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Trident 2s Targets

File photo: Trident submarine.
by Andrei Kislyakov
Moscow (UPI) Jun 12, 2006
If you see a gun hanging on the wall at the beginning of a play, famous Russian writer Anton Chekhov used to say, you can be sure someone is going to get shot in the end. The United States seems to be doing just that, even with a risk of shooting itself in the foot.

In a surprising and otherwise inexplicable move, the U.S. Air Force Space Command and the Pentagon's Defense Advanced Research Projects Agency, the defense research center, have sought congressional approval for the deployment of conventional warheads on part of America's Trident 2 submarine-launched ballistic missiles.

The basic reason for the existence of nuclear forces in the modern world is, paradoxically, the extremely low probability of their use. As nuclear weapons became ever better protected and ever more efficient and lethal, political leaders on both sides of the global divide that used to dominate the world stage gradually came to the idea of having their nuclear triads as a deterrent that should never be used.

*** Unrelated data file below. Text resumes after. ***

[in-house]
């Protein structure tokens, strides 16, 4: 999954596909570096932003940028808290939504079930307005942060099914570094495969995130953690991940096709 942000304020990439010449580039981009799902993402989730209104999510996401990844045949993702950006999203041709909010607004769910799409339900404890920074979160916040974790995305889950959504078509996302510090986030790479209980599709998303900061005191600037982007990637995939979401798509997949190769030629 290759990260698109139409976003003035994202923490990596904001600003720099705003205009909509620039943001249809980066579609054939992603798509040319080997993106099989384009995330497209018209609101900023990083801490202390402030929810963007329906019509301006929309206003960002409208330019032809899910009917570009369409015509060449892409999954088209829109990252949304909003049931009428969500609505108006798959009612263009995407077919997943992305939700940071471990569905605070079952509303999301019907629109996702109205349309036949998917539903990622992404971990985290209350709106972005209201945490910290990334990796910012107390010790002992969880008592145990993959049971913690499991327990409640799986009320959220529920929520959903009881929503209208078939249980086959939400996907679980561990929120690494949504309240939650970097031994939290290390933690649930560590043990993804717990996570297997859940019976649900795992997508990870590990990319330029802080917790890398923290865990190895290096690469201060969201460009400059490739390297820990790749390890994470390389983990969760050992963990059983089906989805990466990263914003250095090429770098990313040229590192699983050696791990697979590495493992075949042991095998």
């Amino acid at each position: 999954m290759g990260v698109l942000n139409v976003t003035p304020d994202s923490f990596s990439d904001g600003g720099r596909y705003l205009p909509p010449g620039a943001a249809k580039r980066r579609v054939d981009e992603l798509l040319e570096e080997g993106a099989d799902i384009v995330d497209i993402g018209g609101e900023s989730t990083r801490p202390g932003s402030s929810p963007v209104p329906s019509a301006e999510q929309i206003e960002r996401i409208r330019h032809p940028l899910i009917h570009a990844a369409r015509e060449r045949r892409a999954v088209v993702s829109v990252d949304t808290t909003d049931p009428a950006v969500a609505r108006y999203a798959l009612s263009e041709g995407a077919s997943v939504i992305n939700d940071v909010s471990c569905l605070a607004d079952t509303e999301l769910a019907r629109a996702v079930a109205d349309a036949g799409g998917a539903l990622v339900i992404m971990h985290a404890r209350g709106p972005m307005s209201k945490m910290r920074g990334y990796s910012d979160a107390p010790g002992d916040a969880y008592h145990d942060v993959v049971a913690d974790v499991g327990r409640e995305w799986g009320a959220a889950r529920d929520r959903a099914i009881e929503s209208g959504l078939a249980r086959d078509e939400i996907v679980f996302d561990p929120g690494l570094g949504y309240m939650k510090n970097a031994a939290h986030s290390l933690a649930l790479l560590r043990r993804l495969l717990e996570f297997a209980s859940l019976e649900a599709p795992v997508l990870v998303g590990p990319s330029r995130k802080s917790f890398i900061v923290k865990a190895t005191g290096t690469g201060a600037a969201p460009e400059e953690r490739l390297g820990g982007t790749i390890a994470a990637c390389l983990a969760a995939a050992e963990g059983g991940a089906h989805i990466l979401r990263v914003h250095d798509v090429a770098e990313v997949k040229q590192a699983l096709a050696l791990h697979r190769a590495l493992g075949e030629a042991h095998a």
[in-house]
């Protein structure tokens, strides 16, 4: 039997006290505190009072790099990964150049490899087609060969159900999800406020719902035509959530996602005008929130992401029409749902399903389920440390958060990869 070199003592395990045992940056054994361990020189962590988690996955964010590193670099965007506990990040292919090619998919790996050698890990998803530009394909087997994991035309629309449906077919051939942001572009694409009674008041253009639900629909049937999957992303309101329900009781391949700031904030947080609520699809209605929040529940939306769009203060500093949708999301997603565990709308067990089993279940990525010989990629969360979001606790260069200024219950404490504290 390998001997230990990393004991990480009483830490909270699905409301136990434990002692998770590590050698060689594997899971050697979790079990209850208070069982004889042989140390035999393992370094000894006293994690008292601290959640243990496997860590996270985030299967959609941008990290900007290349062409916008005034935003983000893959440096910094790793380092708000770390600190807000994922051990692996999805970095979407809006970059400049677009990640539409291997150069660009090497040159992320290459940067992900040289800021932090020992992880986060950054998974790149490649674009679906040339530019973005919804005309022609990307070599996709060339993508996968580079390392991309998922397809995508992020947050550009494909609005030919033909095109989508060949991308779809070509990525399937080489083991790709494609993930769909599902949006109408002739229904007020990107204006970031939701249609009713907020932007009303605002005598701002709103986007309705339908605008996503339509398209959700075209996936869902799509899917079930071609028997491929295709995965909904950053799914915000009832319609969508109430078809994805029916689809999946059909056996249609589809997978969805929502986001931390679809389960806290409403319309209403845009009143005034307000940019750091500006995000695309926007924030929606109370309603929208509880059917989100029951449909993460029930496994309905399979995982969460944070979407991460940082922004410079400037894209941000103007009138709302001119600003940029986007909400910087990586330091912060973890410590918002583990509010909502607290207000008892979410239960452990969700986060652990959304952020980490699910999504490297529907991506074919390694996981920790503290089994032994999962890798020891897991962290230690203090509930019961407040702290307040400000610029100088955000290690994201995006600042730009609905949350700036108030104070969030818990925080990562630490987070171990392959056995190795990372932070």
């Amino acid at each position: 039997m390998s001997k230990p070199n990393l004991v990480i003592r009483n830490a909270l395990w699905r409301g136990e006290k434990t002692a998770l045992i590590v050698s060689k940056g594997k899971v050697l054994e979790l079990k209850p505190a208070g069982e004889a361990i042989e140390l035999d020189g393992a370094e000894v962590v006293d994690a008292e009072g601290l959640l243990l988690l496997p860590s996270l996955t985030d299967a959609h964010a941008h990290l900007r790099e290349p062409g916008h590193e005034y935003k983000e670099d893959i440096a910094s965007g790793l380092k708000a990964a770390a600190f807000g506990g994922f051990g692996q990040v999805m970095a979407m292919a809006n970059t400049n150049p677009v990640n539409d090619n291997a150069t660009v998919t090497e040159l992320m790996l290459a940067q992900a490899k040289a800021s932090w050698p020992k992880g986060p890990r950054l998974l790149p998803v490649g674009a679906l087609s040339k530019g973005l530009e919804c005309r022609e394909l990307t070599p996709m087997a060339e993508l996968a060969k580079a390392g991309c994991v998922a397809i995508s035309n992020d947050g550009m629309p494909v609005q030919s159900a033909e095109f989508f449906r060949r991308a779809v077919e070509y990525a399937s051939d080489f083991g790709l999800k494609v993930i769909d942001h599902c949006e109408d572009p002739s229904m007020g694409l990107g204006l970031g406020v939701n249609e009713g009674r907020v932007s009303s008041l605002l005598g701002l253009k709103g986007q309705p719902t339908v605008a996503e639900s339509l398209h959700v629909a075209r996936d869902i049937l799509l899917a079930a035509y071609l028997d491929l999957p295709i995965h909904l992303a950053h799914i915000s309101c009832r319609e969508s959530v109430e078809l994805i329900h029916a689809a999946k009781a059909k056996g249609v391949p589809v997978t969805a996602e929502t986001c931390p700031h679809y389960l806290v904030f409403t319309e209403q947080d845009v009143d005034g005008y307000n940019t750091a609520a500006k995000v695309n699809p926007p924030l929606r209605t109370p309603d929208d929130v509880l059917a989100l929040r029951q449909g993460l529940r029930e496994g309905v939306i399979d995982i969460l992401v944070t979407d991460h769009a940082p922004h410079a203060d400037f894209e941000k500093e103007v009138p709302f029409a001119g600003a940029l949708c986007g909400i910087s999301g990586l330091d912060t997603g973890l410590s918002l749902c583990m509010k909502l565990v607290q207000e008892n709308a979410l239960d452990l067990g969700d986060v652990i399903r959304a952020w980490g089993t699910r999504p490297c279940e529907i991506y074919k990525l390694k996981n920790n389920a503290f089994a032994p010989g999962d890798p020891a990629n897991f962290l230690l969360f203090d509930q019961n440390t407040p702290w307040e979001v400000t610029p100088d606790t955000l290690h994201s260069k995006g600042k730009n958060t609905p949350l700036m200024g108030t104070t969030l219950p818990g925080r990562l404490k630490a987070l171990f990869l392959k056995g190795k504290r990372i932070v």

True, that by no means meant wars became impossible. Nuclear as well as non-nuclear states have often engaged in conventional warfare, increasingly focusing on missile technology as a key factor of battlefield success. Here is a short list of most prominent recent wars.

1980 -- with the Soviets already stuck in Afghanistan, Iraq invades Iran on September 9 in a conflict that will last for nearly eight years.

1982 -- on April 2, Britain. and Argentina start unprecedented technologically innovative military action, including satellite surveillance, on the Falklands. On Aug. 6, Israel launches its Operation Peace for the Galilee in Lebanon.

1991 -- Operation Desert Storm.

1999 -- the NATO bombing and subsequent invasion of Yugoslavia: Operation Allied Force.

2001 -- the Allied invasion of Afghanistan: Operation Enduring Freedom.

Since 2003 -- the U.S.-led invasion of Iraq: Operation Iraqi Freedom.